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British Speaker of the House of Commons John S. Bercow delivered a public address on the state of British Parliament to a packed room at the Institute of Politics Monday.
The event was co-sponsored by the Project of the Transatlantic Relationship, an initiative that first launched at the Harvard Kennedy School in April 2018. Cathryn C. Ashbrook, the project’s executive director, moderated the discussion following Bercow’s speech.
In addition to inquiries about Brexit and his role in modernizing parliament, Bercow also fielded a question from visiting Graduate School of Arts and Sciences student Todd Gillespie about allegations of widespread bullying in the Brtish Parliament that were included in an October report. Bercow himself may face an investigation over historical complaints of bullying after an inquiry into the allegations found a culture of “deference, subservience, acquiescence and silence” in the British Parliament.
Bercow categorically denied all allegations of abusive conduct at the forum Monday.
“I totally and utterly refute any allegation against me of bullying. I have never bullied anyone, anywhere, in any way, at any time,” Bercow said. “What I have done is stand up for the rights of the House of Commons, champion the legislature, ensure that intimidation of those who want to speak their mind does not hold sway.”
During his tenure, Bercow — who has announced he will step down at the next election or in October — has asserted the need to protect the authority of the House of Commons while mitigating the growing influence of the government.
“People felt that Parliament had to change,” he said. “The power of government had increased and was continuing to increase, and in my judgement it had to be reduced or checked.”
Bercow outlined his efforts to promote Standing Order 24 — the mechanism by which members of Parliament can pose “urgent questions” in order to trigger an emergency debate. Through the order, Bercow said he aimed to encourage members of Parliament to “come back to the chamber.”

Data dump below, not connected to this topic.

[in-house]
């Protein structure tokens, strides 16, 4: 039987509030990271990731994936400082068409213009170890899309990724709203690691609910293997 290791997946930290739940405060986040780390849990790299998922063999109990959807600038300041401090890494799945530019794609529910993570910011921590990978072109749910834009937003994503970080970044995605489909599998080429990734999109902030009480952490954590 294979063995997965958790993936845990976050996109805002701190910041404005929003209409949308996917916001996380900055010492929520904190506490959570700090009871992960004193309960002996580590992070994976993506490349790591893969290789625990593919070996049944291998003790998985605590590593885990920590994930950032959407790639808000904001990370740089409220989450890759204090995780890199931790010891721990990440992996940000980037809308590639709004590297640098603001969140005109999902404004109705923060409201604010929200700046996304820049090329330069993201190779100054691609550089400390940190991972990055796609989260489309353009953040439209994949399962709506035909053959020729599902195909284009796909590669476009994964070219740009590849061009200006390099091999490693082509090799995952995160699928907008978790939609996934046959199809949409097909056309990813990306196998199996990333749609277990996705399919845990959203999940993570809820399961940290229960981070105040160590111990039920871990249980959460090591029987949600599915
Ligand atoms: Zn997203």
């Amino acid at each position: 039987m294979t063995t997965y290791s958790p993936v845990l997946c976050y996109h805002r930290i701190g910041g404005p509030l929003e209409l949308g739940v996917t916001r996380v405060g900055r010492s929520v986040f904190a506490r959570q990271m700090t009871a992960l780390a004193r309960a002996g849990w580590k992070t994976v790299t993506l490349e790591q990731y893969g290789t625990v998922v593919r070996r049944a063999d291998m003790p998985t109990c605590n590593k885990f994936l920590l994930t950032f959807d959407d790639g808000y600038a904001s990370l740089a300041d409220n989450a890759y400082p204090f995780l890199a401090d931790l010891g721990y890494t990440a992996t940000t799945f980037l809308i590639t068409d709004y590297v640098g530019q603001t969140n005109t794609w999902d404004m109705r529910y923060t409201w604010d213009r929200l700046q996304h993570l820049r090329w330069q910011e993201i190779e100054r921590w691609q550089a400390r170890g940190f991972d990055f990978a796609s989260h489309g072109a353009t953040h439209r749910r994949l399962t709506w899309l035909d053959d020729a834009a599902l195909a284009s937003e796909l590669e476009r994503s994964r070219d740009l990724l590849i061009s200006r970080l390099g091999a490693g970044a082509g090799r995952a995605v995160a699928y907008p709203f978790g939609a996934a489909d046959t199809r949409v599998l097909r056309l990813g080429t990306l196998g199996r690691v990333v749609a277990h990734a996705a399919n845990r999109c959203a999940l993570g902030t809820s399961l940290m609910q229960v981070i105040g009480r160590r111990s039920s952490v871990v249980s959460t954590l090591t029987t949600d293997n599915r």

“Too often there’s a mismatch between what we’re debating and what the public are thinking,” Bercow said. “What we need to do is to revive urgency and topicality.”
Bercow, who spoke of a “democratic renaissance,” touched on many of the other initiatives he has taken to revitalize and diversify the British Parliamentary system. Beyond appointing the first female Speaker’s chaplain, Bercow has also spearheaded efforts to construct a nursery at the Parliamentary Estate and build a civics education center at Westminster.
After the address concluded, the IOP posted a video of the talk to its website. Gillespie wrote in an email Monday night that the online recording cut out for a portion of his question, during which he had detailed some of the harassment allegations against Bercow.
When asked about the missing portion of the recording, IOP Commuications Director Kelsey A. Donohue wrote in an email Monday night that it was “completely unintentional.”
“No one from our team knows the source of the glitch,” she wrote. “We’ve reached out to HKS Media Services to repair the footage but they likely won’t be able to adjust until the a.m.”
Ryan Zhang ’21, who attended the talk, commended Bercow’s efforts to reform the British legislature.
“He’s pursuing some important — and I think new — structural changes to Parliament,” Zhang said. “Making Parliament more democratic, making it more representative, making it more active in British political life.”
Attendee John R. Our ’22 said he appreciated Bercow’s reformational message.
“I think he showed how democracy should work and how we can aim to fix it,” Our said. “And that his role is not to take a side but to protect the institutions that we value.”
—Staff writer Isabel L. Isselbacher can be reached at firstname.lastname@example.org. Follow her on Twitter @IsabelLarkin.
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